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The 2015 passage of the Every Student Succeeds Act (ESSA) ushered in a new era for state accountability systems. ESSA provided states an opportunity to help all students succeed by rethinking both how they identify schools that need to improve, and how those schools might be improved. The law requires states to submit a formal plan to the Department of Education for peer review and then begin implementing that plan in the 2017-18 school year. Sixteen states and the District of Columbia submitted their plans this past April, and the remainder will do so in September.

Keeping student success at the heart of these plans is paramount. That’s why Bellwether Education Partners, in partnership with the Collaborative for Student Success, convened an objective, independent peer review of state accountability plans in order to look beyond mere compliance with the federal process, encourage all states to adopt high-quality plans, and provide a resource for state leaders working to help all students succeed.

Read our executive summary of strengths and weaknesses across the 17 first-round states.

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Every day, nearly 25 million students ride a big yellow bus to school. These iconic vehicles are so entrenched in American school culture that their likeness is the predominant symbol for education.

There’s good reason for this. Since the yellow school bus came on the scene decades ago, almost nothing has changed about the vehicles or how school systems use them to transport students.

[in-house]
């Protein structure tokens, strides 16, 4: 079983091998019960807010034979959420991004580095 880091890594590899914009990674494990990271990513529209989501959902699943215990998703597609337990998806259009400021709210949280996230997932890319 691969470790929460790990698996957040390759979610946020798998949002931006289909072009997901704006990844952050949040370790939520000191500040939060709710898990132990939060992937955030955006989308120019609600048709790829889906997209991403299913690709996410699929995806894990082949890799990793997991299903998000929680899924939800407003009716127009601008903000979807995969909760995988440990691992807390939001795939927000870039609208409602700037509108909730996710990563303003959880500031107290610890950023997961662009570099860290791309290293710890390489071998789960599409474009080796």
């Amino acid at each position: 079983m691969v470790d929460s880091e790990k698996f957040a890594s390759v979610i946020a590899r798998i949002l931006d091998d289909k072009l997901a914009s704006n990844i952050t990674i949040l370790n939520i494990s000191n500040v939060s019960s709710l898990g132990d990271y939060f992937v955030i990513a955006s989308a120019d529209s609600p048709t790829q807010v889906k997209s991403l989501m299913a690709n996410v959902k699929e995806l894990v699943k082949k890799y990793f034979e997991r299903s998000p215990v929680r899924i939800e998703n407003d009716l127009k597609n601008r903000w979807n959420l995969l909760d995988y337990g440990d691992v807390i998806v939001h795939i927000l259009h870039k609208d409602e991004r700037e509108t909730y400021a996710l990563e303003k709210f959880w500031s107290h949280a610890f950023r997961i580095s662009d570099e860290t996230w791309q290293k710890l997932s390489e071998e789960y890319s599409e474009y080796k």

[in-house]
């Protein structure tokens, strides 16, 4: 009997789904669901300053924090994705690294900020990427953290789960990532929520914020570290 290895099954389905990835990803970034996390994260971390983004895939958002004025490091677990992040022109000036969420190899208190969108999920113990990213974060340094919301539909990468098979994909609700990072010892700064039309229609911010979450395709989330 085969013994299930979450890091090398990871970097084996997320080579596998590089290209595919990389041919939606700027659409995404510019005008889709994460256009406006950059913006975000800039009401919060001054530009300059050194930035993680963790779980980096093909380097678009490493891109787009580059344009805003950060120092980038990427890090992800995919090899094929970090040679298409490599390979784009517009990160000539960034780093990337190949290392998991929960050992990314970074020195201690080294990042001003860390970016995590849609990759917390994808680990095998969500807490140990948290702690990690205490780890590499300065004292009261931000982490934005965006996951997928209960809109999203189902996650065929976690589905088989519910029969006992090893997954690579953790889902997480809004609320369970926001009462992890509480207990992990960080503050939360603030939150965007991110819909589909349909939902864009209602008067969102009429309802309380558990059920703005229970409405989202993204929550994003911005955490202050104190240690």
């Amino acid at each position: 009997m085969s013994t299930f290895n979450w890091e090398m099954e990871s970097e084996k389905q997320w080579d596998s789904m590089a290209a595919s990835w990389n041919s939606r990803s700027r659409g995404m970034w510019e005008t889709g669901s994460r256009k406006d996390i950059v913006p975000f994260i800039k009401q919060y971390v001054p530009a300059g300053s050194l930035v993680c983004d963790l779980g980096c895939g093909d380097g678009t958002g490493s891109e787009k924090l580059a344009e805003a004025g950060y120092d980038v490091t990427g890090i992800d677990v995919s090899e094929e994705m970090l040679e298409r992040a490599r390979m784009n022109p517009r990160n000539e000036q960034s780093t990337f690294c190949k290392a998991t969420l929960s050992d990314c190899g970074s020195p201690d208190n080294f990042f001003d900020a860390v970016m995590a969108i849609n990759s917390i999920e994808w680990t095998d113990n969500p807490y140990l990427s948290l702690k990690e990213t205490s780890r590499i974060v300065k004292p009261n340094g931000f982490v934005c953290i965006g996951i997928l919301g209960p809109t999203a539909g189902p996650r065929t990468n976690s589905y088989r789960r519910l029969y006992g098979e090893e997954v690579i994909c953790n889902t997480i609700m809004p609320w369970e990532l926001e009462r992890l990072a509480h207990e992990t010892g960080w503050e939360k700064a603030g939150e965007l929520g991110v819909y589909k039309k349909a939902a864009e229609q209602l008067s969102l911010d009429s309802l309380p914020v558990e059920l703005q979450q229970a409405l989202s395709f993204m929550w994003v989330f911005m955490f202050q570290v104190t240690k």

But do school transportation systems still meet the needs of current students, families, and schools? In "Miles to Go: Bringing School Transportation into the 21st Century,” we analyze school transportation on a national scale through multiple lens.

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With nearly one in three students statewide attending a rural school, rural education must be a top priority for Oklahoma’s state policymakers. Students deserve a high-quality education, and the economy depends on it. Unfortunately, data suggest that many of Oklahoma’s rural schools are not providing their students with the academic and non-academic skills necessary for them to be successful in their next steps after high school.

Over the years, Oklahoma’s policymakers have implemented a number of measures to address the challenges facing rural schools. But what is often missing from conversations about how to fix these problems are the voices of the students, parents, community members, and business leaders living in these communities and experiencing the problems firsthand.

In our new report, “Voices from Rural Oklahoma: Where’s Education Headed on the Plain?”, we seek to raise the collective voices of rural community members and convey their thoughts and perspectives to policymakers in the state capital.

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In 2007, Congress and then-President George W. Bush set out to improve Head Start by passing a law that made significant changes to the program. These changes included a requirement that half of all Head Start teachers hold a bachelor’s degree with training in early childhood education by 2013.

We examined the impact of the 2007 law and the current state of the Head Start workforce with the goal of informing both future efforts to improve the quality of Head Start teaching and broader efforts to strengthen the early childhood workforce. In our new paper, "The Best Teachers for Our Littlest Learners? Lessons from Head Start’s Last Decade," we trace the evolution of Head Start Workforce policies over 50 years and detail how shifts in the broader early childhood landscape, especially state-funded pre-k programs, have influenced these policies.